MONTEREY, Calif. — Within the locally grown movement, there’s a new way of doing business, and it may become the newest industry acronym — VBSC.

The values-based supply chain model is designed to overcome barriers buyers face when they want to purchase locally grown produce.

Barriers include a price premium (up to 10%) buyers incur, delivery logistics, timeliness and consistency of deliveries, limited product selection/volume and seasonality, said Shermain Hardesty, extension economist agricultural and resource economist for the University of California-Davis.

She was one of six panelists at the “Locally Grown: Supply Chain Success Stories” workshop at the Produce Marketing Association Foodservice Conference & Exposition on July 31.

The tenets of VBSC call for treatment of growers as strategic partners (not input suppliers), increased volumes through product aggregation, differentiated products/local branding, and rewards and responsibilities distributed equitably across the supply chain. It also includes a story of the people and business practices behind the products, Hardesty said.

UC-Davis researchers recently studied supply chain solutions to problems associated with supplying locally grown product to foodservice operators.

The research showed that for distributors to be successful, they need to find the right balance of small, midscale and large producers in their networks, said Gail Feenstra, a food systems analyst at UC-Davis.

Food safety is another challenge.

“Unless smaller growers are exempt, they will need to prepare for the (good agricultural practice) standards coming down from the federal government,” she said.

To better handle the distribution and marketing challenges small growers face, aggregation hubs or regional food hubs in various forms are emerging to consolidate product.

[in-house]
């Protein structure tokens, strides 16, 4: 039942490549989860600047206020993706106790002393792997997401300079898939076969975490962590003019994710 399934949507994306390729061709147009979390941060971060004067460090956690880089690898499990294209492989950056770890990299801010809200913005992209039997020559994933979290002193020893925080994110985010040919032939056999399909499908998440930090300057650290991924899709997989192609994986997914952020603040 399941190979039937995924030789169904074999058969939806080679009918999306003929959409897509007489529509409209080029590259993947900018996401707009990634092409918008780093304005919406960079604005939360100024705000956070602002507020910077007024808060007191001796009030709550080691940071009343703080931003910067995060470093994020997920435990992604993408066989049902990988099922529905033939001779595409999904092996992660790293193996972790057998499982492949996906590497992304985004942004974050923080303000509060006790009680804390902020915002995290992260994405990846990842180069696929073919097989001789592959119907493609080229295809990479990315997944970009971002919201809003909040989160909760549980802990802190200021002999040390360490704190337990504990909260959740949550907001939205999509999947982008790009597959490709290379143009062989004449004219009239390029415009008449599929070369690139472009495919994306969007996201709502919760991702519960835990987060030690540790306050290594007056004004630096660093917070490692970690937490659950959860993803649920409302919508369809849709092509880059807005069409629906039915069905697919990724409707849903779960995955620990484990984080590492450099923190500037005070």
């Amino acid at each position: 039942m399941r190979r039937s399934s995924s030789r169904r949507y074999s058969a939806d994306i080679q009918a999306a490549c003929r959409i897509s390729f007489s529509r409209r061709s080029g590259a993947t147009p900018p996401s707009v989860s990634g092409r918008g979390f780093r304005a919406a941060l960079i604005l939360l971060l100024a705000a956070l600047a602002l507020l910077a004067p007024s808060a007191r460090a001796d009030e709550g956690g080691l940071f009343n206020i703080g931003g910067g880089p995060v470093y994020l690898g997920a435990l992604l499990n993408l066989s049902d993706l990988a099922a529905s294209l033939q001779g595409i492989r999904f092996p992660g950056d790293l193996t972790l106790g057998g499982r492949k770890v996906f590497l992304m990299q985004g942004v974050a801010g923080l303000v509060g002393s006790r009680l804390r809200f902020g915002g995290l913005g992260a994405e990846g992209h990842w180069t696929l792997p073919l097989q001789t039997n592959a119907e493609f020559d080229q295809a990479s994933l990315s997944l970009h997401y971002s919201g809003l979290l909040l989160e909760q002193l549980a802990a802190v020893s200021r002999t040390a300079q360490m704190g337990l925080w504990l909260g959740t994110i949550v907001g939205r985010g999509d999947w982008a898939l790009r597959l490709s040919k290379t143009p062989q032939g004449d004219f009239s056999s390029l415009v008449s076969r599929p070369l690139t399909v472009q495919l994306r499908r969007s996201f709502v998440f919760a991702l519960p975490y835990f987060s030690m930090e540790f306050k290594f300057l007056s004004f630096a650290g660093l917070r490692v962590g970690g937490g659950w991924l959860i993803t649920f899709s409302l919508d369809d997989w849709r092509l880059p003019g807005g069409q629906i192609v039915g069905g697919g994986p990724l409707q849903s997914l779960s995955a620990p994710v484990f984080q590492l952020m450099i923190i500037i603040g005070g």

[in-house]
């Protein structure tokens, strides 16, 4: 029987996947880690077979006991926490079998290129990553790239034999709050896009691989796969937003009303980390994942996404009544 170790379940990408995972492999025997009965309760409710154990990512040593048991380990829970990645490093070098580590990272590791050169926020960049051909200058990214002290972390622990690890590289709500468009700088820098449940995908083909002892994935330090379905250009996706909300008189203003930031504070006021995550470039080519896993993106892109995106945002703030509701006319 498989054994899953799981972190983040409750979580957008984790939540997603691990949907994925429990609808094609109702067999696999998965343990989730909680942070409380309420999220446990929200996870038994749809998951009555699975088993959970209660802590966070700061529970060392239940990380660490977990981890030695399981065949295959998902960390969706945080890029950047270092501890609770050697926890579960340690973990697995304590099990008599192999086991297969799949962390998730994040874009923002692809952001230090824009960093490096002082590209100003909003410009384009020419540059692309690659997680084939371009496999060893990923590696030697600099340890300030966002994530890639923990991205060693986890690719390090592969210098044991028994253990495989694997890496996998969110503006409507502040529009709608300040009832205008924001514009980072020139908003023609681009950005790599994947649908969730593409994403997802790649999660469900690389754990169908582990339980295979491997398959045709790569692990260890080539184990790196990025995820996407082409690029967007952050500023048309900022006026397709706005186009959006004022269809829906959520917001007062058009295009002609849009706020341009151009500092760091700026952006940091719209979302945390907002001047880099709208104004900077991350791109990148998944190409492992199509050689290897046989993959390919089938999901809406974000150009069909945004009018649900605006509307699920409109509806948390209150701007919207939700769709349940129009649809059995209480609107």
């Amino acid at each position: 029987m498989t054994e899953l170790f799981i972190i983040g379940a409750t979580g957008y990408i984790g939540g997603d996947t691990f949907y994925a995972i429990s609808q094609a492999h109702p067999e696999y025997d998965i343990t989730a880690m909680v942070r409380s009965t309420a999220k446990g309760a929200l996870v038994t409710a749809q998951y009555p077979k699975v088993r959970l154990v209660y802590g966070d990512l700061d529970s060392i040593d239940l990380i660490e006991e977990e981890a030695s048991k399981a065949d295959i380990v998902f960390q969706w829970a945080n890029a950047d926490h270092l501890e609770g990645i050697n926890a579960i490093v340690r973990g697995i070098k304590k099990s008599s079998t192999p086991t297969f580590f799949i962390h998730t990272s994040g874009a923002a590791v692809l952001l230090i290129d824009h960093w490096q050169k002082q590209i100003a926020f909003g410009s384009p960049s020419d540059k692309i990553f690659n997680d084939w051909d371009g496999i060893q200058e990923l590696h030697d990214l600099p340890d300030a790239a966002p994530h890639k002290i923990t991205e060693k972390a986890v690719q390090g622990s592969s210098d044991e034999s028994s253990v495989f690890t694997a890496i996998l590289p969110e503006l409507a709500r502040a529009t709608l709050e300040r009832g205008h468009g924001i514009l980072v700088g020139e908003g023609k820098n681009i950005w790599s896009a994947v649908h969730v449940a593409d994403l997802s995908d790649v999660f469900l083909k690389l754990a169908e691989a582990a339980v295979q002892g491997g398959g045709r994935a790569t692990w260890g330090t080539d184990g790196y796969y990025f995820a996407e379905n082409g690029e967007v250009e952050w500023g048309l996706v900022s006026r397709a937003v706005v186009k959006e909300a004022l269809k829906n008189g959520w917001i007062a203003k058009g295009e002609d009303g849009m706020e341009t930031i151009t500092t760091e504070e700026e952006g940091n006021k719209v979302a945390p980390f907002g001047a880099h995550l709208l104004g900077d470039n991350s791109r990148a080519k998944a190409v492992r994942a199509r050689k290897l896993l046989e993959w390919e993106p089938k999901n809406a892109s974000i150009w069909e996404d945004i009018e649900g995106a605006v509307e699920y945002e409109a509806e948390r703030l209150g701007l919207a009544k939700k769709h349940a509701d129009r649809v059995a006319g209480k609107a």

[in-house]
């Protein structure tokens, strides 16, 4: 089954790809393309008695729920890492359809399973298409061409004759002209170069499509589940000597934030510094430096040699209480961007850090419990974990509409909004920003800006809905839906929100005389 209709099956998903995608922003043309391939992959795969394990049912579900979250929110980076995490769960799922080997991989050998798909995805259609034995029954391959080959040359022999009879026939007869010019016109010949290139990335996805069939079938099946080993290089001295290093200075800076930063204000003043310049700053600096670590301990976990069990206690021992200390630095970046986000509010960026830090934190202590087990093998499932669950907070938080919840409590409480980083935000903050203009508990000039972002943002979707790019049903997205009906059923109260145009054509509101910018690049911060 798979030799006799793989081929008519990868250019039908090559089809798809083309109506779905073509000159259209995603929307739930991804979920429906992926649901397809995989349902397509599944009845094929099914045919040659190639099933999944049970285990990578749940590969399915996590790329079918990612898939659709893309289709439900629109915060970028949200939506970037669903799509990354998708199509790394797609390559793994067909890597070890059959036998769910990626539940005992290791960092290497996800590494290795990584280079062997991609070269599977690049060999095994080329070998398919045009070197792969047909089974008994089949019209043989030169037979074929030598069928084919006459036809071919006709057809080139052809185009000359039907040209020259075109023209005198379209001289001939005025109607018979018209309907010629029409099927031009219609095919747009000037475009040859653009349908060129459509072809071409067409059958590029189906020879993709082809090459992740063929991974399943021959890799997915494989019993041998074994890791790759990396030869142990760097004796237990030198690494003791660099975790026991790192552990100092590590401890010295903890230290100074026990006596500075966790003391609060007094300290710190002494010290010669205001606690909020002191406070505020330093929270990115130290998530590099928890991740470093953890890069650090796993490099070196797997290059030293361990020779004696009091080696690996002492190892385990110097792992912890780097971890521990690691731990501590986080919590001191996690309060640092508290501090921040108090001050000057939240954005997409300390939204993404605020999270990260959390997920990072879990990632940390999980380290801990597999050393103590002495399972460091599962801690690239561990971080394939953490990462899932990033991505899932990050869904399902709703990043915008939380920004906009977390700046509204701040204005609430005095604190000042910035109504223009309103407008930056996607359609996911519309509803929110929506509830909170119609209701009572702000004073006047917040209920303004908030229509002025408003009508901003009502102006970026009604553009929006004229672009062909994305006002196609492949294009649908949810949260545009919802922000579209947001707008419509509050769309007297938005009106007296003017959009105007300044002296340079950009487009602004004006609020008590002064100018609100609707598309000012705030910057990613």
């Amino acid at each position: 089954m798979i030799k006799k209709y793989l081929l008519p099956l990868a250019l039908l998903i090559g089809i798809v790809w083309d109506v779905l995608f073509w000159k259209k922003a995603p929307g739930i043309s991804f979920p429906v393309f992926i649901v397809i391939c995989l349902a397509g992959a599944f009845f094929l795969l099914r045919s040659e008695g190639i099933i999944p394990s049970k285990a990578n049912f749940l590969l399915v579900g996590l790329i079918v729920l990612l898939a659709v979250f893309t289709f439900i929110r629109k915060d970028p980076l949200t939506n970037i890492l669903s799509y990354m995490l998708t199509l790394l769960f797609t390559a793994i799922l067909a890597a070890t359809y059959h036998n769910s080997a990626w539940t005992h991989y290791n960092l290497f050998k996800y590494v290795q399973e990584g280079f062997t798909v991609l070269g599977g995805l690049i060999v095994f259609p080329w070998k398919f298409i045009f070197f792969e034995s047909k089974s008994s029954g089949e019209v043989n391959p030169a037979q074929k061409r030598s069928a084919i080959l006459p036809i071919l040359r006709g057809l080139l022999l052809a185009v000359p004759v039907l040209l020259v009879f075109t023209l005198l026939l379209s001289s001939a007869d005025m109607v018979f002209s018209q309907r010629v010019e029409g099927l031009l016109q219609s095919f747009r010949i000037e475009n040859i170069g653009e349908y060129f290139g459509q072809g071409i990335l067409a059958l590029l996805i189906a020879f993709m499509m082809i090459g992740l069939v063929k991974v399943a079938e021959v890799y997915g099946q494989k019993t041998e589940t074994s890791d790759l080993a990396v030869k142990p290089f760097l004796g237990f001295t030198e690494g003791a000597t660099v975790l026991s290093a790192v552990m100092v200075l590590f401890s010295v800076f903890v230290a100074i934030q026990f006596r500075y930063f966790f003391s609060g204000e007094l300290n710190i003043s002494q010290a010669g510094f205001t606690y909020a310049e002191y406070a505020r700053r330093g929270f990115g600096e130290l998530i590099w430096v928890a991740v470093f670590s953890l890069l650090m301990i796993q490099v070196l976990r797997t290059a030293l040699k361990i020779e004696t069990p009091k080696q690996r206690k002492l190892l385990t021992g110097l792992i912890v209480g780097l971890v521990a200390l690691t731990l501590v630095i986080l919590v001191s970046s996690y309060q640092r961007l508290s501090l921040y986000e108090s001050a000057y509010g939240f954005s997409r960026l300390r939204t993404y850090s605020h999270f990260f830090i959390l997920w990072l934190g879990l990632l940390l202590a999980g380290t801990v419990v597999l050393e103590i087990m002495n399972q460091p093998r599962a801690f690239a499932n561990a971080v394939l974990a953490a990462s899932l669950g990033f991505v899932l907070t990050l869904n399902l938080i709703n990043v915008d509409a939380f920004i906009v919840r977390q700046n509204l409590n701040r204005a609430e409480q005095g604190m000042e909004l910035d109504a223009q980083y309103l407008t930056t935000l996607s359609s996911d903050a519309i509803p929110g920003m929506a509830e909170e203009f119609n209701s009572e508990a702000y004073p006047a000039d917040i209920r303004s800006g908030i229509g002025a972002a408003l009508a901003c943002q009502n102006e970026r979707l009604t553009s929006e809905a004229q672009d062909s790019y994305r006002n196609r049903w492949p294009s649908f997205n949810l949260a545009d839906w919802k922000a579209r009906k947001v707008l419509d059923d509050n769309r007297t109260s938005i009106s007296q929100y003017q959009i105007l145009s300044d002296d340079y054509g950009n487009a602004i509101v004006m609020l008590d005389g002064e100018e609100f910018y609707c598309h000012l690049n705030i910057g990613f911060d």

“These may involve existing distribution warehouses, or they may involve farmers markets as the distribution or food hub,” Feenstra said.

Communicating stories about the grower may soon trump “local” in the consumer’s mind, she said.

“People want to know how their food is produced, who is producing it and what their story is,” Feenstra said. “If there’s a good communication stream, that may be the most critical element in what defines value for these value-based supply chains.”

Study example

The other four session panelists were part of one of the successful supply chain collaborations UC-Davis studied and held up as an industry example.

The study looked at obstacles to getting locally grown produce into the UC-Davis, which is operated by foodservice management company Sodexo.

Growers Collaborative dba Thumbs Up Bay Area, Oakland Calif., serves as the aggregator for the small growers supplying Sodexo. The collaborative helps qualify the growers and then distribute product through FreshPoint’s South San Francisco distribution center, while Davis-based Community Alliance with Family Farmers (CAFF) provides marketing and education.

“We assist the farmer in a GAP program, explaining packout standards to meet distributor needs, and we create the farmer’s profile, helping them to market themselves. We work both ends each day,” said Ben Ratto, owner of Growers Collaborative.

FreshPoint began working with Growers Collaborative in February and defines “local” as product grown within 150 miles from the hub, said Claire Appel, FreshPoint’s specialty coordinator.
Pricing is the biggest challenge with local produce, Appel said.

“The sales staff comes back all up in the air about pricing. (The buyer) compares it to larger producers’ prices and local producers might be $4 different,” she said. “We find chefs ask for local product and don’t understand why it’s more expensive. We are trying to educate. It’s one of the biggest hurdles we find.”

With values-based supply chains, everyone must benefit by the collaboration, said Bob Corshen, director local food systems for CAFF.

“The farmer may need to give a bit, and the distributor may need to give a bit,” he said. “But get values satisfied and cut down on the carbon footprint. Help the community economy. This is what you have to pay for.”

A new paradigm for locally grown